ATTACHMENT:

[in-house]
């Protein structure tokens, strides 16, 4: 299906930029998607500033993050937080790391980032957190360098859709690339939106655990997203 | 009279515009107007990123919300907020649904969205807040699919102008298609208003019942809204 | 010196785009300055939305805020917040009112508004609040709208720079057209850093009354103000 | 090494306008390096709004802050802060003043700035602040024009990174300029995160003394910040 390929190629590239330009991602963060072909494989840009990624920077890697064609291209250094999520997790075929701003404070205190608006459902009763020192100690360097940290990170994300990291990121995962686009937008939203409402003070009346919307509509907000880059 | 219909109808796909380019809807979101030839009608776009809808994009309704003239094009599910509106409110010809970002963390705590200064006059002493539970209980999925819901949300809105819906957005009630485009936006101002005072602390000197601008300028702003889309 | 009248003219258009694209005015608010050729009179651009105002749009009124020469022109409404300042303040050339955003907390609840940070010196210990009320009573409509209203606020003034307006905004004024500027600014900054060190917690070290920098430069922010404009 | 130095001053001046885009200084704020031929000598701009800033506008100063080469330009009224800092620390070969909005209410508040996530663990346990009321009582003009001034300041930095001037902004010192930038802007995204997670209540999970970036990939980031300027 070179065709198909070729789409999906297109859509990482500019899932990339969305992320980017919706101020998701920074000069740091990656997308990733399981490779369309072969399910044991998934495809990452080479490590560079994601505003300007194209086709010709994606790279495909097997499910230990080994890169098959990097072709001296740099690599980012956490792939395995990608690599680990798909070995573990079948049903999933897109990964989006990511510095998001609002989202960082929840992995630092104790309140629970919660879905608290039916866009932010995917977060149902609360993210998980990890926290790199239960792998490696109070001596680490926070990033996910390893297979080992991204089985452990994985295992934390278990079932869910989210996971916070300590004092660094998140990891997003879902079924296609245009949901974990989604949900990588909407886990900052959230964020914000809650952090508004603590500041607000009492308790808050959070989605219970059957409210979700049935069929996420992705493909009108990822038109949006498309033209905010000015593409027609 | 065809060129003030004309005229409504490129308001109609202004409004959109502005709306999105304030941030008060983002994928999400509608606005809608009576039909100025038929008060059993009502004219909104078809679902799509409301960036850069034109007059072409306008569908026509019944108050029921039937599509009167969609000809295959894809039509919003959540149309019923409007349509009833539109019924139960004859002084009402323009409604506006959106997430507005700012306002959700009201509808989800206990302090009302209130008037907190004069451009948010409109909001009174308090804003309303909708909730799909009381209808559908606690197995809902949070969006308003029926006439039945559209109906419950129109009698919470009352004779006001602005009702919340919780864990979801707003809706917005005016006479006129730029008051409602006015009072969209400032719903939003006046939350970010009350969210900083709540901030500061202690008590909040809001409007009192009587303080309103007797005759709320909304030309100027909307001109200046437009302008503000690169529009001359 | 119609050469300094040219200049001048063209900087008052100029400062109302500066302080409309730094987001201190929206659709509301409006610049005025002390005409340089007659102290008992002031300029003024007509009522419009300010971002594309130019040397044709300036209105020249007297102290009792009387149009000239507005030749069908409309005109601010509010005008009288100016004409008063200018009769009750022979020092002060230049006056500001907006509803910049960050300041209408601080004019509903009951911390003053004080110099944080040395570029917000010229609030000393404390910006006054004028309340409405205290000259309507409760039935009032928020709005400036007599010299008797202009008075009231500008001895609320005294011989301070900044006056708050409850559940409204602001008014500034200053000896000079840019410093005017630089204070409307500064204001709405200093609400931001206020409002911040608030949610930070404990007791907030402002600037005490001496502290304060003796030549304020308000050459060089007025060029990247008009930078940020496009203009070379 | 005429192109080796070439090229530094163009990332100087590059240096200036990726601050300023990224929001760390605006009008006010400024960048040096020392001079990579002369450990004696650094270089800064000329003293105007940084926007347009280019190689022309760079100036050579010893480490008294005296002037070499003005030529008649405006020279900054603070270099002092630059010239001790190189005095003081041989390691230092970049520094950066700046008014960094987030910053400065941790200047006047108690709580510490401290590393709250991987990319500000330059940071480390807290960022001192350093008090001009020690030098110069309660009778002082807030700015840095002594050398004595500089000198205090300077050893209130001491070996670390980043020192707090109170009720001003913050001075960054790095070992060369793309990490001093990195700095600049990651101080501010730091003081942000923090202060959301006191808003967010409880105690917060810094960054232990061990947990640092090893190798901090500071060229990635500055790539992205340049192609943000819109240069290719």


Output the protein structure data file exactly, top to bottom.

[in-house]
């Protein structure tokens, strides 16, 4: 299906930029998607500033993050937080790391980032957190360098859709690339939106655990997203 | 009279515009107007990123919300907020649904969205807040699919102008298609208003019942809204 | 010196785009300055939305805020917040009112508004609040709208720079057209850093009354103000 | 090494306008390096709004802050802060003043700035602040024009990174300029995160003394910040 390929190629590239330009991602963060072909494989840009990624920077890697064609291209250094999520997790075929701003404070205190608006459902009763020192100690360097940290990170994300990291990121995962686009937008939203409402003070009346919307509509907000880059 | 219909109808796909380019809807979101030839009608776009809808994009309704003239094009599910509106409110010809970002963390705590200064006059002493539970209980999925819901949300809105819906957005009630485009936006101002005072602390000197601008300028702003889309 | 009248003219258009694209005015608010050729009179651009105002749009009124020469022109409404300042303040050339955003907390609840940070010196210990009320009573409509209203606020003034307006905004004024500027600014900054060190917690070290920098430069922010404009 | 130095001053001046885009200084704020031929000598701009800033506008100063080469330009009224800092620390070969909005209410508040996530663990346990009321009582003009001034300041930095001037902004010192930038802007995204997670209540999970970036990939980031300027 070179065709198909070729789409999906297109859509990482500019899932990339969305992320980017919706101020998701920074000069740091990656997308990733399981490779369309072969399910044991998934495809990452080479490590560079994601505003300007194209086709010709994606790279495909097997499910230990080994890169098959990097072709001296740099690599980012956490792939395995990608690599680990798909070995573990079948049903999933897109990964989006990511510095998001609002989202960082929840992995630092104790309140629970919660879905608290039916866009932010995917977060149902609360993210998980990890926290790199239960792998490696109070001596680490926070990033996910390893297979080992991204089985452990994985295992934390278990079932869910989210996971916070300590004092660094998140990891997003879902079924296609245009949901974990989604949900990588909407886990900052959230964020914000809650952090508004603590500041607000009492308790808050959070989605219970059957409210979700049935069929996420992705493909009108990822038109949006498309033209905010000015593409027609 | 065809060129003030004309005229409504490129308001109609202004409004959109502005709306999105304030941030008060983002994928999400509608606005809608009576039909100025038929008060059993009502004219909104078809679902799509409301960036850069034109007059072409306008569908026509019944108050029921039937599509009167969609000809295959894809039509919003959540149309019923409007349509009833539109019924139960004859002084009402323009409604506006959106997430507005700012306002959700009201509808989800206990302090009302209130008037907190004069451009948010409109909001009174308090804003309303909708909730799909009381209808559908606690197995809902949070969006308003029926006439039945559209109906419950129109009698919470009352004779006001602005009702919340919780864990979801707003809706917005005016006479006129730029008051409602006015009072969209400032719903939003006046939350970010009350969210900083709540901030500061202690008590909040809001409007009192009587303080309103007797005759709320909304030309100027909307001109200046437009302008503000690169529009001359 | 119609050469300094040219200049001048063209900087008052100029400062109302500066302080409309730094987001201190929206659709509301409006610049005025002390005409340089007659102290008992002031300029003024007509009522419009300010971002594309130019040397044709300036209105020249007297102290009792009387149009000239507005030749069908409309005109601010509010005008009288100016004409008063200018009769009750022979020092002060230049006056500001907006509803910049960050300041209408601080004019509903009951911390003053004080110099944080040395570029917000010229609030000393404390910006006054004028309340409405205290000259309507409760039935009032928020709005400036007599010299008797202009008075009231500008001895609320005294011989301070900044006056708050409850559940409204602001008014500034200053000896000079840019410093005017630089204070409307500064204001709405200093609400931001206020409002911040608030949610930070404990007791907030402002600037005490001496502290304060003796030549304020308000050459060089007025060029990247008009930078940020496009203009070379 | 005429192109080796070439090229530094163009990332100087590059240096200036990726601050300023990224929001760390605006009008006010400024960048040096020392001079990579002369450990004696650094270089800064000329003293105007940084926007347009280019190689022309760079100036050579010893480490008294005296002037070499003005030529008649405006020279900054603070270099002092630059010239001790190189005095003081041989390691230092970049520094950066700046008014960094987030910053400065941790200047006047108690709580510490401290590393709250991987990319500000330059940071480390807290960022001192350093008090001009020690030098110069309660009778002082807030700015840095002594050398004595500089000198205090300077050893209130001491070996670390980043020192707090109170009720001003913050001075960054790095070992060369793309990490001093990195700095600049990651101080501010730091003081942000923090202060959301006191808003967010409880105690917060810094960054232990061990947990640092090893190798901090500071060229990635500055790539992205340049192609943000819109240069290719």